We used to say, “Spring Forward, Fall Back” to help us remember which way to change our clocks during our semi-annual, Unnecessary Activity of the Year. But we no longer change clocks in the Spring, we do it a couple of weeks earlier. So now we might as well say, “Forward March, Fall Down.” But why do we even bother to do it? Whose brilliant idea was it? Does it even do what it’s supposed to do? Is there a better way?

The answers are: Supposedly, to save energy. Ben Franklin, sort of. That depends on where you live and what you wanted it to do. Yes, yes there is.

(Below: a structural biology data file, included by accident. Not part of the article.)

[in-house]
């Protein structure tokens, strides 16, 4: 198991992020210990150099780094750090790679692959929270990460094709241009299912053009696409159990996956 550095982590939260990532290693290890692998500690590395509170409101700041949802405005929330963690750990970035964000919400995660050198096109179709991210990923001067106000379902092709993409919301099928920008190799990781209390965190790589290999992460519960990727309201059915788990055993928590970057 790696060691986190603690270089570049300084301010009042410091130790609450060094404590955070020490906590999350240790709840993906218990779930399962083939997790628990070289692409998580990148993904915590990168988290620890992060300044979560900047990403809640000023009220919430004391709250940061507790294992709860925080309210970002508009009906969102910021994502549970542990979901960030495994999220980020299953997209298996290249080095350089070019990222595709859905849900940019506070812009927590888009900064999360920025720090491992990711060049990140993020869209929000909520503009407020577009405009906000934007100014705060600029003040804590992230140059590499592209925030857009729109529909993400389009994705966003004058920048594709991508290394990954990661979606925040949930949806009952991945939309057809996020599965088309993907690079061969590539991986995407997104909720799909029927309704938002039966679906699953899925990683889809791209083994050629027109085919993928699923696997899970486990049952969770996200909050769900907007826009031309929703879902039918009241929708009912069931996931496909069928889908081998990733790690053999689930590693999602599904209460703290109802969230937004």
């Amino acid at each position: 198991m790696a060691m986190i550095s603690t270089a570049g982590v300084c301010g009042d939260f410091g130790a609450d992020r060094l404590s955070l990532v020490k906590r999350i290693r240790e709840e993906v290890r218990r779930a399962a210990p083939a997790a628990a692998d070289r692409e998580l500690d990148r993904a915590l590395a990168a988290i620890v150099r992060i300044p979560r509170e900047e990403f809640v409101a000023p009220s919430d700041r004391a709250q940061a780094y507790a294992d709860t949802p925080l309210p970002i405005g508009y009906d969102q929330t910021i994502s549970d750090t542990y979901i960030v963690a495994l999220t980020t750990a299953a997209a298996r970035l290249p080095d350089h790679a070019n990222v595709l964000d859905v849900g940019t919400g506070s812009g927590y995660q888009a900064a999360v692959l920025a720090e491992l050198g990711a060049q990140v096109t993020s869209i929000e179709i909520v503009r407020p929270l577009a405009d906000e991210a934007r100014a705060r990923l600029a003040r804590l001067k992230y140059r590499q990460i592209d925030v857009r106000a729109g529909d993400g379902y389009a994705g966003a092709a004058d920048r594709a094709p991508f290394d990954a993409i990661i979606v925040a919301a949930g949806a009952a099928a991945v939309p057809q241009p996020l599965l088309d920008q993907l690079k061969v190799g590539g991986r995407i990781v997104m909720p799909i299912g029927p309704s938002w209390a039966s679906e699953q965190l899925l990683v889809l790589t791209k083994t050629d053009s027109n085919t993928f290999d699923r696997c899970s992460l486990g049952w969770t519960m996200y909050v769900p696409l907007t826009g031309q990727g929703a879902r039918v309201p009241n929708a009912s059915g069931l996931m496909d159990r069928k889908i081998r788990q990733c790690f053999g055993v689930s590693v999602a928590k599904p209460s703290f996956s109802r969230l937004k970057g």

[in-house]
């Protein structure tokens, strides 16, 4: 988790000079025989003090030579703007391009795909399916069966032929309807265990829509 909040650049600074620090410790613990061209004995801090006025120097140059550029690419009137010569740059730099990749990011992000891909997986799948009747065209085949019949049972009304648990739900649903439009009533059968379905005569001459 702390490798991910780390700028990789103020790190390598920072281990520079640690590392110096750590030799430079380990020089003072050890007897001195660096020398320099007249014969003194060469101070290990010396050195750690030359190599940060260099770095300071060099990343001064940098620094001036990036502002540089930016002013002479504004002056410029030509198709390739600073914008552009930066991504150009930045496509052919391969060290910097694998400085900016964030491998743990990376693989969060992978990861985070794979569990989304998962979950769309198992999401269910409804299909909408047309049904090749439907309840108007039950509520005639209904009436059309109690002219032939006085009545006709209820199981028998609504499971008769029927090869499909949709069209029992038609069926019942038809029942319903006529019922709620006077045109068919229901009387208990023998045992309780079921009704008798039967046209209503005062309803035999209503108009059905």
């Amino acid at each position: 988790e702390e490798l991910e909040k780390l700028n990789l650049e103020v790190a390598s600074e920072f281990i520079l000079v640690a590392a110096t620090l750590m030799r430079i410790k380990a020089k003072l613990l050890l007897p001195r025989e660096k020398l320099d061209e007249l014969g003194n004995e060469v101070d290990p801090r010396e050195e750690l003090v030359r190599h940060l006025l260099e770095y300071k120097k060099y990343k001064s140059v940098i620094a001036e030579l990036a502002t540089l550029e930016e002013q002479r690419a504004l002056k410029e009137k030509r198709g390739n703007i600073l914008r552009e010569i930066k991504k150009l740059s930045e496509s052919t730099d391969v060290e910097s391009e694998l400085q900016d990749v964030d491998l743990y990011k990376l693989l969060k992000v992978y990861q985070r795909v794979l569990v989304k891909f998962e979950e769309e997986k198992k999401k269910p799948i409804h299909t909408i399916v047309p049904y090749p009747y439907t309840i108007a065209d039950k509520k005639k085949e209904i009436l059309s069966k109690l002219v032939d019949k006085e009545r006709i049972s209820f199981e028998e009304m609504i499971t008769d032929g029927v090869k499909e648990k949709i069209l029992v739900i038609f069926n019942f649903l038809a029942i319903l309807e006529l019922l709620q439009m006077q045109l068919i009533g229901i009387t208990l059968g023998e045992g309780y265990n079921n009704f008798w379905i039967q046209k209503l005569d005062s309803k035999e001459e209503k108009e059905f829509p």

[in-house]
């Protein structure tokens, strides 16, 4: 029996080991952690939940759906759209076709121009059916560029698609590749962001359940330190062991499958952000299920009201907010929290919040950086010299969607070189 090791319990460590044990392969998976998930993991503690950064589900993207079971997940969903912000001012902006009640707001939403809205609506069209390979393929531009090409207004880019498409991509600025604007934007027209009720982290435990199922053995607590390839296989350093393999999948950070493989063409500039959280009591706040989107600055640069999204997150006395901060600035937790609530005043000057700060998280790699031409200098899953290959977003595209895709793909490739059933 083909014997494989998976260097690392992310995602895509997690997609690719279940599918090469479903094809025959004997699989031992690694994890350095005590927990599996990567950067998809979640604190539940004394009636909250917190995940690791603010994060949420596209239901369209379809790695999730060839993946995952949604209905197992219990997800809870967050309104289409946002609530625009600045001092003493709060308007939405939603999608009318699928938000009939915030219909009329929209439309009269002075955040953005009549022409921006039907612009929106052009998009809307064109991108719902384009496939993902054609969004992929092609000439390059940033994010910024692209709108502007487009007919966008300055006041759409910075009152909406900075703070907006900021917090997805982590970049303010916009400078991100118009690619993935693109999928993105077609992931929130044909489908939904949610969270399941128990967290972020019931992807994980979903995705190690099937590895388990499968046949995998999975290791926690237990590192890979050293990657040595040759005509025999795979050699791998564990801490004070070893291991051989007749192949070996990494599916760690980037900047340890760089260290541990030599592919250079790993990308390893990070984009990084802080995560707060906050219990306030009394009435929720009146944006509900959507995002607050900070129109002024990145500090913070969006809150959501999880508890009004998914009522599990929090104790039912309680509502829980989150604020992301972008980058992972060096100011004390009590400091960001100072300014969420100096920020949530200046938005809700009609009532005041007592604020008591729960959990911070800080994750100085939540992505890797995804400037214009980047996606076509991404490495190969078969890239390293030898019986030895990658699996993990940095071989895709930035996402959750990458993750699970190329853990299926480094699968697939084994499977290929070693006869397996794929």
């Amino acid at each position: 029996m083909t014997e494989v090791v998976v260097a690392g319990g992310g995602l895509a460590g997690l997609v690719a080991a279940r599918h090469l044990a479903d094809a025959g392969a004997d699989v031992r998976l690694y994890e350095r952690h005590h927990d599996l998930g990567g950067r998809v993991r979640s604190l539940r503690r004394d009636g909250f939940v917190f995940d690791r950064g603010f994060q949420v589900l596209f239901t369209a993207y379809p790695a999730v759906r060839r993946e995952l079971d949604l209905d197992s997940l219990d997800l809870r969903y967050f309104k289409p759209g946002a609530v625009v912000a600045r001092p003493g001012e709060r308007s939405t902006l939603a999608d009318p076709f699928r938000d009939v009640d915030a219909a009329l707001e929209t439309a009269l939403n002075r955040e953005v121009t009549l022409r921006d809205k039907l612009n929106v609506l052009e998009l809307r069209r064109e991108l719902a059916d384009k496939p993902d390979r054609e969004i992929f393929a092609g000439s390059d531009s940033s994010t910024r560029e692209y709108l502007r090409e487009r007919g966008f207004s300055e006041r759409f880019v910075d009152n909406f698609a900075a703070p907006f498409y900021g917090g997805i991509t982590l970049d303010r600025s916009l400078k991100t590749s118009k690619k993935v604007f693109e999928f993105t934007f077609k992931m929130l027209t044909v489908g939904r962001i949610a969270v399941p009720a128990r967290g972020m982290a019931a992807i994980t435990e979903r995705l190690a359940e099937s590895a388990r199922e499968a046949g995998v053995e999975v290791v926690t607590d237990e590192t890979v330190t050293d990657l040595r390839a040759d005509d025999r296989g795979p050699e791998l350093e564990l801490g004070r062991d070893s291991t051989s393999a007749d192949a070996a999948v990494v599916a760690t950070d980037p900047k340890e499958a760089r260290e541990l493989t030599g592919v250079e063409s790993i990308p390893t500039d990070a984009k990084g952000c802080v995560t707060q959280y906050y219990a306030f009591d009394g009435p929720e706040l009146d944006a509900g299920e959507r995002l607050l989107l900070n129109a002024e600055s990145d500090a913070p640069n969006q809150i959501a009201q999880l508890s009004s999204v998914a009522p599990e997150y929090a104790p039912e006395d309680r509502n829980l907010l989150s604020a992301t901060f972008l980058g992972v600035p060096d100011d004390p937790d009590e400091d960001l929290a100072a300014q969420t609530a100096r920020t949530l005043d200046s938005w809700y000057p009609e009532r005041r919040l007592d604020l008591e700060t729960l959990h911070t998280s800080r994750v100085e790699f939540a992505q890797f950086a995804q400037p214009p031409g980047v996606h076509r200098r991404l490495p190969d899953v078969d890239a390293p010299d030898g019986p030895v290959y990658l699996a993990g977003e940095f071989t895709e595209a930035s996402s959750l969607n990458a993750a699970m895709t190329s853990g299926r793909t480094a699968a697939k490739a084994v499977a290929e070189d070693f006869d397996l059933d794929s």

Save Your Energy
According to a great article in National Geographic, it’s supposed to save on energy, but the results are mixed on that. In some states Continue reading

The Watering Hole, Saturday, March 1, 2014: Time Check

With a week to go until the unnecessary onset of Daylight Savings Time (we’ll talk about that next Saturday), it may have crossed your mind to wonder just how your smart phone knows what time it is. After all, it probably came out of the package knowing the time and date, and you didn’t do that. (I don’t know how they look when you get them, because I don’t own a smart phone, or anything like it, and likely never will.) Dr. Demetrios Matsakis, Chief Scientist for United States Naval Observatory’s Time Services, explains how in this fascinating video.